DEAR DR. ROACH: I’m a 55-year-old woman. I recently went to see a surgeon for a torn hip labrum. I learned that labrums do not heal on their own, and injections and physical therapy can only mitigate pain. I’m leaning toward surgery, because it makes more sense to have surgery at 55 and increase my quality of life rather than wait until 75 and live with pain. It just seems like a big surgery with a lot of post-op healing (six weeks in a brace or four weeks on crutches) and 10 weeks of physical therapy. Is it worth it? — S.W.

ANSWER: The acetabular labrum of the hip is a section of cartilage that helps to keep the hip joint in place and keeps the joint fluid where it belongs. (The shoulder has a labrum too, which can confuse things.) The labrum can be damaged by acute trauma, such as a tackle in American football, but in people in their 50s, it is more likely to be due to repeated small traumas, the kind that often occur with arthritis of the hip. The most common symptom is groin pain with activity.

In general, I don’t recommend rushing to surgery. A trial of physical therapy is appropriate, as a therapist can help you retrain your muscles to put the hip in a better anatomic position, relieving pressure on the labrum and improving symptoms. There is some evidence that the labrum can heal to a certain extent, although this is controversial.

You are right that the operation does require a lot of recovery time. This makes a trial of PT to avoid surgery even more valuable.

DEAR DR. ROACH: I am 91 years old, and have been on morphine sulfate for years. I was a paratrooper for 20 years, so you can probably figure out why I need the morphine. I would like to wean from the morphine, and have tried several times, but it is hard. Is there any over-the-counter product to take its place? I would love to quit. — E.V.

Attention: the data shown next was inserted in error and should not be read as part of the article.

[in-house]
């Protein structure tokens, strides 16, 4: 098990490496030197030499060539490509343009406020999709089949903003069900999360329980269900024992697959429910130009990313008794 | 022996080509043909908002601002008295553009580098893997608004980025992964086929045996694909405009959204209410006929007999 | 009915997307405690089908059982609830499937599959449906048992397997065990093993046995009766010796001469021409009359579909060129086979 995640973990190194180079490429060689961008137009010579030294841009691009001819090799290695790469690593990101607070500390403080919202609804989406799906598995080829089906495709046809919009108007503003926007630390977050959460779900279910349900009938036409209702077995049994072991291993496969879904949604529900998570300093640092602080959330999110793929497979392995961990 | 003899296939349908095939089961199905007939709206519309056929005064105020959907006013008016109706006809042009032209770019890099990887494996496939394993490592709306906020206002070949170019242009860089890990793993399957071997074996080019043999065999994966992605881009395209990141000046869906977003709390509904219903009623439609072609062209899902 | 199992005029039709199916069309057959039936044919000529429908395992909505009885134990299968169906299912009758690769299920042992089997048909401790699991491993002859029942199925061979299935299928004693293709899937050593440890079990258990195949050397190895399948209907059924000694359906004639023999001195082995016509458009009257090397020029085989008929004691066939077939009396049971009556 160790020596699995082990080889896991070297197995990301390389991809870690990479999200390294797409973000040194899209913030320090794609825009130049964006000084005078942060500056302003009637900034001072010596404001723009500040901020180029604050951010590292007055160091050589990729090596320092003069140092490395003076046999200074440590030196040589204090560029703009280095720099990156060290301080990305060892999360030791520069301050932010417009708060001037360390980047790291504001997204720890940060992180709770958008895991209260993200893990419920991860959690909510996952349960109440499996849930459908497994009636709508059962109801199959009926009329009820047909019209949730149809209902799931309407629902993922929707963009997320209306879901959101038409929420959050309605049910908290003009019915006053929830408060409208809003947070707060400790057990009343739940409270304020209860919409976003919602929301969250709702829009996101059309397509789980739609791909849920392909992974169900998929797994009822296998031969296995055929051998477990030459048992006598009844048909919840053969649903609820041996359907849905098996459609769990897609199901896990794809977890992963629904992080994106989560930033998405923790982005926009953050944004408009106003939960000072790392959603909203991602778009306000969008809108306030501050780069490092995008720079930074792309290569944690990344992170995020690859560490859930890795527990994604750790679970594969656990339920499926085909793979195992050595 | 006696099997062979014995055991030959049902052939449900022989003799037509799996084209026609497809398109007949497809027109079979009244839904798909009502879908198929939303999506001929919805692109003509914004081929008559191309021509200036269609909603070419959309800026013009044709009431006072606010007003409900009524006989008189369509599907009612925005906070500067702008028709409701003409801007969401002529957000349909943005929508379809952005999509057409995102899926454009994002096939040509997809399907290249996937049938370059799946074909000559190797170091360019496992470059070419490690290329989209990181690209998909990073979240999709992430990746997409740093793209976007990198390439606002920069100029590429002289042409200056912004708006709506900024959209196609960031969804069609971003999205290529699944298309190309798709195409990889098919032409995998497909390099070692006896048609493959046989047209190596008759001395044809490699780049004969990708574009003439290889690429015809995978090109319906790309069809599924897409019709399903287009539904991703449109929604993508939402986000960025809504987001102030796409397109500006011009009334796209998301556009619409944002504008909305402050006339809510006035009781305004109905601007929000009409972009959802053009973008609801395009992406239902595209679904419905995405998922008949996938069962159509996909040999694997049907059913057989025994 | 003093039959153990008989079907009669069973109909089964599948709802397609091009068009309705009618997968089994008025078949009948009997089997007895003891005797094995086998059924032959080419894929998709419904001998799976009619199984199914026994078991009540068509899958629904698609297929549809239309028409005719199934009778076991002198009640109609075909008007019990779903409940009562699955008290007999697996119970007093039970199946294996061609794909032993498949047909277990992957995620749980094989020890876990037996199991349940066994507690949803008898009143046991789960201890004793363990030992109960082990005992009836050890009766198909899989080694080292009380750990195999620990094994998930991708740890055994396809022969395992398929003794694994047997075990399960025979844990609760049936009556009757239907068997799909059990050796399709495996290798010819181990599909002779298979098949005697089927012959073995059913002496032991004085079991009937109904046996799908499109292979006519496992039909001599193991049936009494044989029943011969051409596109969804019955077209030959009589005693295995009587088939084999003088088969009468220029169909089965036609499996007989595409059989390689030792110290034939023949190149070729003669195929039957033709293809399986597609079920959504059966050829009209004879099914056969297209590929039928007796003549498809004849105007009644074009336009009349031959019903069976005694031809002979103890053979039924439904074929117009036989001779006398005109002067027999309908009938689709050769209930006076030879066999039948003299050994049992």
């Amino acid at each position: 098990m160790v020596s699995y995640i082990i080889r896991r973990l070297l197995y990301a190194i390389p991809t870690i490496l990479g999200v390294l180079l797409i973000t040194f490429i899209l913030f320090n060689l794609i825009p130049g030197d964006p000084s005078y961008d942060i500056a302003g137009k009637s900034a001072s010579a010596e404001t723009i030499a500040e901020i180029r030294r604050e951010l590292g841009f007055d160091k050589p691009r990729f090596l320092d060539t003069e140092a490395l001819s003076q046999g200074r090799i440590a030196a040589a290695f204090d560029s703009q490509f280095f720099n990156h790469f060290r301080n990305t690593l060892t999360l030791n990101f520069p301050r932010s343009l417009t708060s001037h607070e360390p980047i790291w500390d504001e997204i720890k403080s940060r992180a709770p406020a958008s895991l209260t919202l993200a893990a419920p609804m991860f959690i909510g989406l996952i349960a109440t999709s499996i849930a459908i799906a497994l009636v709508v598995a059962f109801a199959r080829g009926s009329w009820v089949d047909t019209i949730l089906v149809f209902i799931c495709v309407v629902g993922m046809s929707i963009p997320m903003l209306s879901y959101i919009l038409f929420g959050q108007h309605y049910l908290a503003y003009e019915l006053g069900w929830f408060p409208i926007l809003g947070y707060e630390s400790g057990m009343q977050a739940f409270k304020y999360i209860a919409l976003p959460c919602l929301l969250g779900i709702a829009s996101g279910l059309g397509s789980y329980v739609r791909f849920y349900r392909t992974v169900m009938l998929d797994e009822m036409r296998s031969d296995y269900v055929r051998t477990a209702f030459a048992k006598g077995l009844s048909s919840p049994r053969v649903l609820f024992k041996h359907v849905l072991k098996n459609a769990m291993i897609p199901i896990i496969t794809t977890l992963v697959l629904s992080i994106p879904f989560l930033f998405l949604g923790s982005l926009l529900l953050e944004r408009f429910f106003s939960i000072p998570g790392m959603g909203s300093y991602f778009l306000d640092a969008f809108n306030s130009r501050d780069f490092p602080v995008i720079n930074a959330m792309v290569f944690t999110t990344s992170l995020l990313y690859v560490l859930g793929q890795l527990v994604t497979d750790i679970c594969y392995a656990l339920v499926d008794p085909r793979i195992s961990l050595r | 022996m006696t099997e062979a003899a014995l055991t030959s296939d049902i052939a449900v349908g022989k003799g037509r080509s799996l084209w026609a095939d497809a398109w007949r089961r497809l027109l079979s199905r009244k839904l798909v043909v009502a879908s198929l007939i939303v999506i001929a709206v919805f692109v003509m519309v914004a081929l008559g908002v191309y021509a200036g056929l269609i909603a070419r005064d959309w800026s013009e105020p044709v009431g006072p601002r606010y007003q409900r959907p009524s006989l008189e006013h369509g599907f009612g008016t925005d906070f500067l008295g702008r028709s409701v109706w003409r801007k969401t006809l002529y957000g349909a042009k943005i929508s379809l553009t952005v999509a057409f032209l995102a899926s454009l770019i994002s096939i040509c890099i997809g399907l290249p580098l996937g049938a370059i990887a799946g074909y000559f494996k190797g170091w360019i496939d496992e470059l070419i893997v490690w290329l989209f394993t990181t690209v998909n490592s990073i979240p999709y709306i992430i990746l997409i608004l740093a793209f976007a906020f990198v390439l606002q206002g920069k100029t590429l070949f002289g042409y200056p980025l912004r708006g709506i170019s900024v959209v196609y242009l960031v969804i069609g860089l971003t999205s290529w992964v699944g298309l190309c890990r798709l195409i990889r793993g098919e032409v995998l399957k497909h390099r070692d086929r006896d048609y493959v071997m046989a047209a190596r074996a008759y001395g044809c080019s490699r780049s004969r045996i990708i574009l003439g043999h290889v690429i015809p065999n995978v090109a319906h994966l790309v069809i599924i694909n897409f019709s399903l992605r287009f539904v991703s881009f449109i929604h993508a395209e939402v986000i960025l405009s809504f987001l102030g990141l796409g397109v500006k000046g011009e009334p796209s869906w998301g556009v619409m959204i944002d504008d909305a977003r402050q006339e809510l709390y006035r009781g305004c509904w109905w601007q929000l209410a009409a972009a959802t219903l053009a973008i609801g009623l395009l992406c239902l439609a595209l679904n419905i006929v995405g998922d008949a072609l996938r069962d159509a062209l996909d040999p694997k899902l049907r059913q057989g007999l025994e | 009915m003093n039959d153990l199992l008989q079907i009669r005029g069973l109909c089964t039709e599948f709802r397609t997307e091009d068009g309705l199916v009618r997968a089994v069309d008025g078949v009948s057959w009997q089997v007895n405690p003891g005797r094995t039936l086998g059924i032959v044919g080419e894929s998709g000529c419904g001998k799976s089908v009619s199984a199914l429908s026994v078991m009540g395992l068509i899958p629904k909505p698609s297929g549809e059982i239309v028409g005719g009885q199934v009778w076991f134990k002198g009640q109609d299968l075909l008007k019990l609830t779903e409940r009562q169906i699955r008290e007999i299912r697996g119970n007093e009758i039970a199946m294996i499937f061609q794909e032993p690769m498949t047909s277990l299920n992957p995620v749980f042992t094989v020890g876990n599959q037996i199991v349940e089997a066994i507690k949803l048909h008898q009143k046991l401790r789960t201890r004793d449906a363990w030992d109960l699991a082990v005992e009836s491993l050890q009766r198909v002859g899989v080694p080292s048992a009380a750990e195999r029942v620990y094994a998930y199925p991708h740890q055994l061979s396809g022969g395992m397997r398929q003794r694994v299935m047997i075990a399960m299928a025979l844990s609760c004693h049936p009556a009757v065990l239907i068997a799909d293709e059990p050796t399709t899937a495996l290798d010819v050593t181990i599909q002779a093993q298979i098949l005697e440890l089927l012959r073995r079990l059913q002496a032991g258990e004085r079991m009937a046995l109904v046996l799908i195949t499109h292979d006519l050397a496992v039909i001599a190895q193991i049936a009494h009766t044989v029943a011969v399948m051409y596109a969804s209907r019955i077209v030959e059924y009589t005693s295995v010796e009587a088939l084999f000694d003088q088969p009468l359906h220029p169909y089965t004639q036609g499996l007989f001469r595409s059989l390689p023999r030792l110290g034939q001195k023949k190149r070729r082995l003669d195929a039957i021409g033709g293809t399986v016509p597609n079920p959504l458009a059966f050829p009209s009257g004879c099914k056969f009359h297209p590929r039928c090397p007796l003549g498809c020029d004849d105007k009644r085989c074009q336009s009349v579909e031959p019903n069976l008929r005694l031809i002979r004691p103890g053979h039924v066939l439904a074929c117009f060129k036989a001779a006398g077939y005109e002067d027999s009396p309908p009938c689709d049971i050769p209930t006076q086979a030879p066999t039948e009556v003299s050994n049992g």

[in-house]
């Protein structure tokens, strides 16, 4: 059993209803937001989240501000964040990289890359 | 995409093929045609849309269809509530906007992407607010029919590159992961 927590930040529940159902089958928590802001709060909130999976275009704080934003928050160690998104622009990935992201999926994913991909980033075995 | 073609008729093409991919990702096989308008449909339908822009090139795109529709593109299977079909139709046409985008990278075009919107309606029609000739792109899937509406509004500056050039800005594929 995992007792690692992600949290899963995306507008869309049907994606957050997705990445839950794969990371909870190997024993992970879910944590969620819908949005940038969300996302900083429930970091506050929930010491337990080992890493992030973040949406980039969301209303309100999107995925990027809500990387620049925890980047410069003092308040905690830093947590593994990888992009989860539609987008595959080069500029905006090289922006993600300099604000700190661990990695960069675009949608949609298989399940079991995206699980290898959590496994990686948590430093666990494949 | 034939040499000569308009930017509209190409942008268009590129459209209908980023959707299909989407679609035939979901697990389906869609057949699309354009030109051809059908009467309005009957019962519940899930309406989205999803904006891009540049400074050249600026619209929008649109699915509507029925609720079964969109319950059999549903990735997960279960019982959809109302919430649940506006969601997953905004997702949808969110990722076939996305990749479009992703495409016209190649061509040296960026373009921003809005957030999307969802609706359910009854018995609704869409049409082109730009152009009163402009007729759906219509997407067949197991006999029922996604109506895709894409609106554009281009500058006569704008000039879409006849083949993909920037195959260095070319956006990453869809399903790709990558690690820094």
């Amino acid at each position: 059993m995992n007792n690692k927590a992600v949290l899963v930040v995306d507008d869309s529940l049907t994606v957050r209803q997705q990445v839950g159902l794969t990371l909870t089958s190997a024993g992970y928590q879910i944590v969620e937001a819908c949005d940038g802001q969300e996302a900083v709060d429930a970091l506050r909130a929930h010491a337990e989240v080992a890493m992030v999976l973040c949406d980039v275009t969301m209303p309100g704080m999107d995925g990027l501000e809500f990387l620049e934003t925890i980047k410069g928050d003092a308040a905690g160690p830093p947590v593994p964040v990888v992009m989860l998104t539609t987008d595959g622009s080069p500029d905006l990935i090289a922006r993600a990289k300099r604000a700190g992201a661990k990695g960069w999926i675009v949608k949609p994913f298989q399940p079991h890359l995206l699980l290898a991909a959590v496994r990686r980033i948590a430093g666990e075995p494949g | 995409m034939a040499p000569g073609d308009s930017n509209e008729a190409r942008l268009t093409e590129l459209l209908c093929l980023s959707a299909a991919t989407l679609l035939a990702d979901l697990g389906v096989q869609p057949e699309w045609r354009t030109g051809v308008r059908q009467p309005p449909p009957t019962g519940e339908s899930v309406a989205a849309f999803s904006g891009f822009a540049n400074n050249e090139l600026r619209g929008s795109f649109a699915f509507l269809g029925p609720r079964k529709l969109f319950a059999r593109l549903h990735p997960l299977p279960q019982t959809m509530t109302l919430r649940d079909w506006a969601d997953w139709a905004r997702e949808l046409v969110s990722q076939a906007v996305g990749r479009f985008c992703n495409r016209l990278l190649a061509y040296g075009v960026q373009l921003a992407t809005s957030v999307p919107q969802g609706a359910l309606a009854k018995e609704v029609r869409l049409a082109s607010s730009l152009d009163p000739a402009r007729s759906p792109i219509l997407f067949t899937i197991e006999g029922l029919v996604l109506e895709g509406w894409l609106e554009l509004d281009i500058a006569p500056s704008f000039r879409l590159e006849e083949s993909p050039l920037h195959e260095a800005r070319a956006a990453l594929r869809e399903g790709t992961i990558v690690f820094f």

ANSWER: Morphine is a strong opiate, and one of the most effective pain medications we have, in the right circumstances. However, the body can develop tolerance to its effect. With long-term use, many people find that the dose they have been taking loses its pain-relieving effect, and they require higher doses to get the same benefit. In studies of people with chronic pain, after a year of being on opiates like morphine, the pain is usually not any better than it was before they started. Unfortunately, some of the toxicities of opiates, such as constipation, do not develop tolerance, so long-term use of morphine is often problematic.

I say “often” problematic, because there are patients, and I have had some, who do very well with long-term opiates. They have good pain control and little toxicity. If you are one of the lucky few doing well with the morphine, then there may be no reason to go through the process of withdrawal and finding effective pain relief alternatives.

Unfortunately, few people will get adequate pain relief from moderate to severe pain, the kind morphine is used for, with over-the-counter treatments like acetaminophen (Tylenol) or ibuprofen. Most people need a combination of treatments, including prescription medication, to get good-quality pain relief. A pain management expert is the ideal specialist to help discuss whether alternatives are appropriate.

Dr. Keith Roach is a

syndicated columnist.

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